“Bob Moses had come to the conclusion that the disenfranchisement of poor southern blacks was the cutting-edge issue the movement needed to address.  He was not so naive as to think that voting would solve all the problems African Americans faced, but he did become convinced, strongly influenced by [long-time Mississippi voter registration activist] Amzie Moore, that their oppression hinged in part on their total political powerlessness.  Moses could not attend the Highlander meeting, but Charles McDew, Charles Sherrod [future husband of Shirley Sherrod], and Charles Jones were in favor of the voter registration project and argued for that position in the meeting.  In contrast, Diane Nash and many of the Nashville activists had retained an almost spiritual investment in the tactic of nonviolent direct action…. Passions were heated; tensions were high; and some of the participants felt that the only way both factions could remain true to their convictions was to part ways.”

Ella Baker stood in the way.

“And it was her aggressive intervention that calmed the situation, abated the rancor, and preserved unity.  ‘I opposed the split as serving the purposes of the enemy,’ she recalled years later…. She stood up and spoke forcefully in the meeting, calling for the formation of two wings of one organization.  Rather than two organizations, one wing would focus on direct action and other other on voter education and registration,” the path the activists followed.

This spirit of inclusion, unity, reconciliation and cohesion at the service of united, strategic, fusion of community organizing and nonviolent direct action — the spirit of Ella Baker — permeated the SNCC 60th anniversary conference.

Phil Agnew, co-founder of the Florida-based Dream Defenders expressed the spirit of Ella Baker when he called everyone to take up “the slow, arduous, hard, thankless work of building, developing and nurturing member based organizations of love and community, music and spirit — not anger and rage — to build and sustain power, the infrastructure that can outlast us.”
I want to conclude with the words of SNCC Veteran, journalist, author, activist Charlie Cobb, Jr., who powerfully emphasized that the work of the Black Freedom Movement, then, now and always, must focus on grassroots organizing for political power.  Whether in the Sunflower County or Tallahassee County, Mississippi; Southwest Georgia; or the Arkansas Delta, or in Detroit or Chicago or Newark, the strategy is the same:
“Dig into and embed yourself in a black community… make your way toward a community consensus, figure out what the people are prepared to do, what they will fight for… discover strength you never knew was there… earn the people’s  trust (we earned it by sitting on front porches, going to church, beer at the juke joint, playing basketball with young guys), until the people can come to the point where they feel they can take a chance with you… and remember Fannie Lou Hamer, forced to drop out of school when she was 12 years old, who said ‘if I can do it, you can do it…’  Start right in your own neighborhood, talk to people in your own community, combine direct action protest and community organizing…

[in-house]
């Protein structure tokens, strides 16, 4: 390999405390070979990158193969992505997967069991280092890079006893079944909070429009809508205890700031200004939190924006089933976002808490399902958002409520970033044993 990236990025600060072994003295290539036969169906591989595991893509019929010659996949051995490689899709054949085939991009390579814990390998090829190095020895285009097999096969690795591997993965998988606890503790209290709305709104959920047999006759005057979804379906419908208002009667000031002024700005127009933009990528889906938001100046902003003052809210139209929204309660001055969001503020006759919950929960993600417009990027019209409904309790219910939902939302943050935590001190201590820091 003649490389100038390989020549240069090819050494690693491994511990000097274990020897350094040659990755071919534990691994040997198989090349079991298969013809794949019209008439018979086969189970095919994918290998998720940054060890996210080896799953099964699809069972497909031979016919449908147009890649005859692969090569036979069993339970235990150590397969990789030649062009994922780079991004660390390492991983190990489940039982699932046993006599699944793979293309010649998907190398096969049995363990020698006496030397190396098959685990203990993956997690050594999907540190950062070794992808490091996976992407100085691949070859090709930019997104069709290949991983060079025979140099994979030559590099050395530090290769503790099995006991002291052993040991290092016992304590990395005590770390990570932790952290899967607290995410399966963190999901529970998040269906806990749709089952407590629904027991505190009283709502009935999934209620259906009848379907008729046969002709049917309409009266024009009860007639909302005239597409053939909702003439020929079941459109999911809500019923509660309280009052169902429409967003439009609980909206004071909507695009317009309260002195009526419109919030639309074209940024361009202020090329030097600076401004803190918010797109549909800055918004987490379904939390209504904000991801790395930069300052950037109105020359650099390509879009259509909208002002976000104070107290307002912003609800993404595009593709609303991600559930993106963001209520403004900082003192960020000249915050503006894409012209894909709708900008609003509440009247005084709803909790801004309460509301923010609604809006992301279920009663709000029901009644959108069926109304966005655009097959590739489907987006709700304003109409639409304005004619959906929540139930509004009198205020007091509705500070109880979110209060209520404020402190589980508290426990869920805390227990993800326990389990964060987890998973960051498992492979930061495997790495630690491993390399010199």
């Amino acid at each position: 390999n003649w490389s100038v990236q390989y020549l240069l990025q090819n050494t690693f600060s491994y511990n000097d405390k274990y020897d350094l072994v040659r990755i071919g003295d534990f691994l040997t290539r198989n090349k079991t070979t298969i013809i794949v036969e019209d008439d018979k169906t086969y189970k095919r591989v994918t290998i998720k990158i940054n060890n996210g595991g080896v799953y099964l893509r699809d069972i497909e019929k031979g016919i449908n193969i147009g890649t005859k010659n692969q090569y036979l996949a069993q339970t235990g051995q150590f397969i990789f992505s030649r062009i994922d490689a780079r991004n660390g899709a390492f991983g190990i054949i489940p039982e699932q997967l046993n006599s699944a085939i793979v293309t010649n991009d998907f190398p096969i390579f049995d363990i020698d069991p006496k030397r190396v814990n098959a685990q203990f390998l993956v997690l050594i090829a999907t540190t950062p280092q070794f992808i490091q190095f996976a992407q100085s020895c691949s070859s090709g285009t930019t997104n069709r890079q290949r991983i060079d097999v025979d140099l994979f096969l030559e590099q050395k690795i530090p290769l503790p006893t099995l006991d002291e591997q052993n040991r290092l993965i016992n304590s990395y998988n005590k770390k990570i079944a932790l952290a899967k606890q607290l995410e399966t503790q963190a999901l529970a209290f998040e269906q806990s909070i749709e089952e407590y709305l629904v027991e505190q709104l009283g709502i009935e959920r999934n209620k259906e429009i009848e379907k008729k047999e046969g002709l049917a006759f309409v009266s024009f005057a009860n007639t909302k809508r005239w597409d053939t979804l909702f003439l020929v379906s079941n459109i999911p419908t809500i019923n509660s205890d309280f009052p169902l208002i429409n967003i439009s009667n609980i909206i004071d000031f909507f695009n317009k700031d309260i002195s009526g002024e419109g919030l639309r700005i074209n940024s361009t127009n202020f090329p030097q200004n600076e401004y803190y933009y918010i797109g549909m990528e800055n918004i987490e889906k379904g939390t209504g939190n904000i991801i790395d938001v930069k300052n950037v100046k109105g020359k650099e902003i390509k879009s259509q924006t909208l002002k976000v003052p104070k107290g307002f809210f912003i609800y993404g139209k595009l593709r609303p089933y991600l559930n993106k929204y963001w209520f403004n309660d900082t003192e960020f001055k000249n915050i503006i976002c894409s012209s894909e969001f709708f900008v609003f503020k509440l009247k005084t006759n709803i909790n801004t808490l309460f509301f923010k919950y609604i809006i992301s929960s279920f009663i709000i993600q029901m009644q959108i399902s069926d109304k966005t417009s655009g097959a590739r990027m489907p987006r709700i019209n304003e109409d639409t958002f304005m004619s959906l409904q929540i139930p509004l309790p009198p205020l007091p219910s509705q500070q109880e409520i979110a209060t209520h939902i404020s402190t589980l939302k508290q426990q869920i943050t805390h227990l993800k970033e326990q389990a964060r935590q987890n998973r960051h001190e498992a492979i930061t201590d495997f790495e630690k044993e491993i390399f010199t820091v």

With immense gratitude to the SNCC Veterans, all of the young activists who came to Mississippi and throughout the Jim Crow south to fight for freedom, democracy and human rights, to the SNCC Legacy Committee, and to everyone who aspires to carry forward the marvelous militancy of the SNCC legacy….
We who believe in freedom cannot rest until it comes…
Jonathan D. Greenberg, November 2021

Atlanta, Georgia sit-in with Taylor Washington, Ivanhoe Donaldson, Joyce Ladner, John Lewis, Judy Richardson, George Green, and Chico Neblett. 1964.

Source: Danny Lyon/Magnum Photos.  Courtesy of the Zinn Education Project.

Further reading

If you are interested to read more about SNCC, its history and impact, and the stories of some of its most important members, I recommend the following:

Eric Burner, And Gently He Shall Lead Them:  Robert Parris Moses and Civil Rights in Mississippi (NYU Press, 1994)

Clayborne Carson, In Struggle:  SNCC and the Black Awakening of the 1960s (Harvard, 1981, 1995).

James Forman, The Making of Black Revolutionaries (University of Washington, 1972, 1997)
Mary Elizabeth King, Freedom song : a personal story of the 1960s civil rights movement (Morrow, 1987.)
Peniel E. Joseph, Stokely: A Life (Basic Civitas, 2014).
John Lewis, Walking with the Wind:  A Memoir of the Movement (Simon & Schuster, 1998)
Barbara Ransby, Ella Baker & the Black Freedom Movement:  A Radical Democratic Vision (Chapel Hill, 2003).
I also recommend the outstanding documentary Freedom Summer by filmmaker Stanley Nelson, which you can stream for free.